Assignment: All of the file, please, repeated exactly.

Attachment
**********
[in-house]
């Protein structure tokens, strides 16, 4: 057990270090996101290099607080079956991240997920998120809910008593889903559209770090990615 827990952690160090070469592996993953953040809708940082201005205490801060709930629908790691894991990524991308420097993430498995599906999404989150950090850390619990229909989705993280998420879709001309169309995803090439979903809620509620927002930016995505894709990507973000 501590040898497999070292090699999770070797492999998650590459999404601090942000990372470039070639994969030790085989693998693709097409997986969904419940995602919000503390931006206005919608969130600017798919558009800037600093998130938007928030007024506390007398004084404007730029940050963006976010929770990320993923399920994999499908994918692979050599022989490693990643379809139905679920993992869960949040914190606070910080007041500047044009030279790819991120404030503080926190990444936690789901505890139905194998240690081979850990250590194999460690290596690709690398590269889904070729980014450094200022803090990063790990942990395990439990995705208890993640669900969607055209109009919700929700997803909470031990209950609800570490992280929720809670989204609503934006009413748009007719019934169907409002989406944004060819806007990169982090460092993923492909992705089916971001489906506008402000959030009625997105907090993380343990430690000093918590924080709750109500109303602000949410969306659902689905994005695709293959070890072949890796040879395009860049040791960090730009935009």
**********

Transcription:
[in-house]
């Protein structure tokens, strides 16, 4: 057990270090996101290099607080079956991240997920998120809910008593889903559209770090990615 827990952690160090070469592996993953953040809708940082201005205490801060709930629908790691894991990524991308420097993430498995599906999404989150950090850390619990229909989705993280998420879709001309169309995803090439979903809620509620927002930016995505894709990507973000 501590040898497999070292090699999770070797492999998650590459999404601090942000990372470039070639994969030790085989693998693709097409997986969904419940995602919000503390931006206005919608969130600017798919558009800037600093998130938007928030007024506390007398004084404007730029940050963006976010929770990320993923399920994999499908994918692979050599022989490693990643379809139905679920993992869960949040914190606070910080007041500047044009030279790819991120404030503080926190990444936690789901505890139905194998240690081979850990250590194999460690290596690709690398590269889904070729980014450094200022803090990063790990942990395990439990995705208890993640669900969607055209109009919700929700997803909470031990209950609800570490992280929720809670989204609503934006009413748009007719019934169907409002989406944004060819806007990169982090460092993923492909992705089916971001489906506008402000959030009625997105907090993380343990430690000093918590924080709750109500109303602000949410969306659902689905994005695709293959070890072949890796040879395009860049040791960090730009935009």